Professor Linda Ivany Featured in Exhibit Highlighting the Work of Women Paleontologists
A virtual and in-person exhibit at the Museum of the Earth in nearby Ithaca explores the achievements and discoveries made by women studying the rich history of life on planet Earth.
As a young girl, Linda Ivany ’88 was fascinated by the natural sciences. Flipping through the pages of National Geographic magazine, she would learn about the work of noted female scientists Eugenie Clark, known for her pioneering research with sharks and fish, and Jane Goodall, one of the world’s leading experts on chimpanzee behavior. While she drew inspiration from those trailblazing researchers, she often wondered why there weren’t more women making headlines in other branches of the sciences, such as geology.
“When it came to geology and deep-time paleontology, I don’t think I knew of any women working in the field at all until I met brand-new professor Cathryn Newton when I visited Syracuse University as a prospective undergrad,” says Ivany, now professor and associate chair in the Department of Earth and Environmental Sciences in the College of Arts and Sciences (A&S). Ivany would go on to receive an undergraduate degree from Syracuse, majoring in geology and minoring in zoology (now biology). Newton, now Dean Emerita of A&S, was both an advisor and mentor to Ivany as she cultivated her passion for paleontology at Syracuse. Today, Ivany hopes to encourage a future generation of young female scientists, as she is a featured researcher in an exhibit at the Museum of the Earth in Ithaca, NY, titled Daring to Dig: Women in American Paleontology.
The virtual and in-person exhibit looks back on the careers of 19 female paleontologists who paved the way for women in science today and profiles 41 women currently working in paleontology, reflecting on their challenges and triumphs.
Ivany, who received an M.S. in geology from the University of Florida-Gainesville and a Ph.D. in Earth and planetary sciences from Harvard University, has been a faculty member at Syracuse University since 2000. She specializes in paleoecology and paleoclimatology, studying the evolution of the Earth surface and how ecosystems evolve and respond to changes in the physical environment.
For decades, Ivany has collaborated with the Paleontological Research Institution (PRI), which is the parent organization of the Museum of the Earth. Their extensive collection of fossil mollusks from Antarctica and the U.S. Gulf Coast – two areas where Ivany works extensively – provided a great resource for her, and she has in turn contributed her own research materials to their collection. When PRI asked if she was interested in being featured in an exhibit highlighting women in paleontology, Ivany happily accepted.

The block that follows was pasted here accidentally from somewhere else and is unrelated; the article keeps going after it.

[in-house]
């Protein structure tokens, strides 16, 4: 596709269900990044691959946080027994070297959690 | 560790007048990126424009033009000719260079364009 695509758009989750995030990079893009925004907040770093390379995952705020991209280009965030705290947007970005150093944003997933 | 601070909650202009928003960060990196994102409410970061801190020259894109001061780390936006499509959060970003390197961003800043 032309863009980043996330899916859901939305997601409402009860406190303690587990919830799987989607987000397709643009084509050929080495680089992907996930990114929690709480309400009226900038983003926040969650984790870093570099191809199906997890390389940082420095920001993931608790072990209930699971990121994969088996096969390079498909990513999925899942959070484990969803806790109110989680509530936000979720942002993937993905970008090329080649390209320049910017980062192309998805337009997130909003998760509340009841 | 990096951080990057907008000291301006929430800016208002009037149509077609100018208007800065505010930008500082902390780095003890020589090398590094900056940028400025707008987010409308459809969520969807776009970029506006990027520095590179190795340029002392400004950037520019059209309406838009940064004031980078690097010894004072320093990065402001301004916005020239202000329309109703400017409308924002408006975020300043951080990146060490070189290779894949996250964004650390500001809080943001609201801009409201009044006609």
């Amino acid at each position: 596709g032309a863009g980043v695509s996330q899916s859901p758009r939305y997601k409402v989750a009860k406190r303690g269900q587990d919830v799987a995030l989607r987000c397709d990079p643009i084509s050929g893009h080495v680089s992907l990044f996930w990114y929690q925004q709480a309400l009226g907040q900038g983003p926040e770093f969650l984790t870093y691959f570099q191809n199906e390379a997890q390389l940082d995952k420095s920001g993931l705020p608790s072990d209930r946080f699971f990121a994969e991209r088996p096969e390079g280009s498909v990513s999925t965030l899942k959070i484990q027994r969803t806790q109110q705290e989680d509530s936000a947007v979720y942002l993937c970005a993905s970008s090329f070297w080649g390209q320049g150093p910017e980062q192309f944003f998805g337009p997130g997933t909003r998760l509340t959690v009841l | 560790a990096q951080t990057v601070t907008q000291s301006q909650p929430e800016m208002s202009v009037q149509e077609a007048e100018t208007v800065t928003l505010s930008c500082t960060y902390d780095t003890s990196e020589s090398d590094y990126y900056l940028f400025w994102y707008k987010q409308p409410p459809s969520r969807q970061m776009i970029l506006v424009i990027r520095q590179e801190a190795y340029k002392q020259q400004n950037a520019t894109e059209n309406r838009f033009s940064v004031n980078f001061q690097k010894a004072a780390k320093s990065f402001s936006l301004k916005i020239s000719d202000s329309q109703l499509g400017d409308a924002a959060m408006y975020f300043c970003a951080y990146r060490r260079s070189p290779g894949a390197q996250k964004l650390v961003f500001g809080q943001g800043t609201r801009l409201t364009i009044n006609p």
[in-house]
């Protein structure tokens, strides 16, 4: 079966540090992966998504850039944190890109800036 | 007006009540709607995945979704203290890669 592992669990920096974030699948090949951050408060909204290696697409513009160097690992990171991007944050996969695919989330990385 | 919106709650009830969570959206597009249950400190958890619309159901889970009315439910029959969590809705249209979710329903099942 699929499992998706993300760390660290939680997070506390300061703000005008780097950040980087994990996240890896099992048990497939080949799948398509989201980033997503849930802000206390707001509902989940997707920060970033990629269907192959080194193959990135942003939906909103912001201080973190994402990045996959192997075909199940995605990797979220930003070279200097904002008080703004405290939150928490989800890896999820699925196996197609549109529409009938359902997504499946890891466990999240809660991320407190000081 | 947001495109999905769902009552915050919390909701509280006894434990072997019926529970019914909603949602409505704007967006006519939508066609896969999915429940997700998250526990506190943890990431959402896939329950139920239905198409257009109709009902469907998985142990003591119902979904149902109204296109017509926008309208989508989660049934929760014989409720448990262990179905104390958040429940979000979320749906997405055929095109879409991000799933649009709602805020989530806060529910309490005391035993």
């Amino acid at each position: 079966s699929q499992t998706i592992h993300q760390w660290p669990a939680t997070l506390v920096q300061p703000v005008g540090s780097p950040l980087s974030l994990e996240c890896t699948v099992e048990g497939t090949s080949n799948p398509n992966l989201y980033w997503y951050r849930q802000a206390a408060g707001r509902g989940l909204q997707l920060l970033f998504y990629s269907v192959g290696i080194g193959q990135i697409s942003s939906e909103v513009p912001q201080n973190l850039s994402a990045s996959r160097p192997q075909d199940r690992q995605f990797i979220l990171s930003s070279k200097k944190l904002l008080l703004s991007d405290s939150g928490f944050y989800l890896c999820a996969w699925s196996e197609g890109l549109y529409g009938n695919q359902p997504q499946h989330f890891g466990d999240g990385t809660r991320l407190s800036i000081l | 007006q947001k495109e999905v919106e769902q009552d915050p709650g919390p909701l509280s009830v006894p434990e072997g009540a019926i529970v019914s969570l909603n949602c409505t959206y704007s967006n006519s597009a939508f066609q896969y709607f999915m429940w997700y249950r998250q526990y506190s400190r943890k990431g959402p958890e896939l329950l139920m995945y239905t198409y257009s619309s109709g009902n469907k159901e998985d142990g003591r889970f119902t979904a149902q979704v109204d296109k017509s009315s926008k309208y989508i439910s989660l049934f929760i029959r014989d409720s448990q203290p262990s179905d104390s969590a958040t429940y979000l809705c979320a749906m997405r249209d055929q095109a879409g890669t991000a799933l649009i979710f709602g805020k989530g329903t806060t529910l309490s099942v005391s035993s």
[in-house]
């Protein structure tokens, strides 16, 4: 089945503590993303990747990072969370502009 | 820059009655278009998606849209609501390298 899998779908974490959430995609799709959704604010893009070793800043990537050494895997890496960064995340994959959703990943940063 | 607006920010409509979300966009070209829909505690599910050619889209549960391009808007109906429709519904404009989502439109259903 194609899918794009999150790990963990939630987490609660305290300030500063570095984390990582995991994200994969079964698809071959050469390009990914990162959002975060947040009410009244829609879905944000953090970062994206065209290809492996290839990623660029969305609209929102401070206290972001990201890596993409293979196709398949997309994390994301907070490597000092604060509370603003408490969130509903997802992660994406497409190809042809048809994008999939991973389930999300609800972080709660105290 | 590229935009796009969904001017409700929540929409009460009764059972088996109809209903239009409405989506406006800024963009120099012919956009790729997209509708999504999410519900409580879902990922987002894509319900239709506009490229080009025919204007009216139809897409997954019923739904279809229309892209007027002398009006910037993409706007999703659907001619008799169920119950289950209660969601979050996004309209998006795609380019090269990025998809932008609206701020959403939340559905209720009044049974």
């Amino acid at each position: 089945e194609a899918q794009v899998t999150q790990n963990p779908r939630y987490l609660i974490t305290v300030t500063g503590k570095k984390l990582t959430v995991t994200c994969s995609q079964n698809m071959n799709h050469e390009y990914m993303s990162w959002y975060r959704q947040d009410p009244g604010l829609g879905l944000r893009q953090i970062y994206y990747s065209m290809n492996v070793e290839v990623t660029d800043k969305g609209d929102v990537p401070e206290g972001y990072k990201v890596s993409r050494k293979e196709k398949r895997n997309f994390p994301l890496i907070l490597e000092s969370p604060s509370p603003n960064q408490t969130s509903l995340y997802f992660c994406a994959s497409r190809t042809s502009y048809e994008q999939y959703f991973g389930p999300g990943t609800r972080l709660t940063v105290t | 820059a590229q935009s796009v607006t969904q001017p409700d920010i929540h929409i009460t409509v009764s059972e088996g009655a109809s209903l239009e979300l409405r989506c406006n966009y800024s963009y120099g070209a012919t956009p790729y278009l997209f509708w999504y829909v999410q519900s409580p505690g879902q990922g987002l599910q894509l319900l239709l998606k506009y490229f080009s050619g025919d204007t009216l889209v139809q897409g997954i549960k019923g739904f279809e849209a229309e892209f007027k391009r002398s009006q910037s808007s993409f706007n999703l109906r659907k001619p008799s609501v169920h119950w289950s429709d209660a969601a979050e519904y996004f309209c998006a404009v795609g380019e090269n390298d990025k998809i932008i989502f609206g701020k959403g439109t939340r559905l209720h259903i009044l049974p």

“If sharing my experiences might help a young person realize that she has a place in this field if she wants it, it is my honor and privilege to help. As well, the conversations among women scholars that this exhibit helped to foster have been empowering and validating, connecting women who might otherwise be isolated in their home institutions with stories of shared challenges and triumphs,” says Ivany, who is also a member of PRI’s Board of Trustees.
As true of other branches of science as well, Ivany points out that women have faced issues ranging from subtle marginalization to overt sexism. “The exhibit at the Museum of the Earth shines a light on this, recognizes the significant contributions of early pioneers in the field who worked in virtual anonymity and highlights the diversity of women currently engaged in research. The situation is steadily improving as more women enter the field and change the landscape for professional networking.”
In association with the exhibit, Ivany was one of four women who recently participated in a panel discussion livestreamed by WSKG Public Media. Their talk touched on various aspects of being a woman in the geosciences and paleontology. The panel also featured Syracuse University alumna Christy Visaggi, who received a master’s degree in geology from A&S in 2004 and is now a senior lecturer and undergraduate program director of geosciences at Georgia State University.
The Daring to Dig in-person exhibit is on view through December. View Linda Ivany’s virtual exhibit.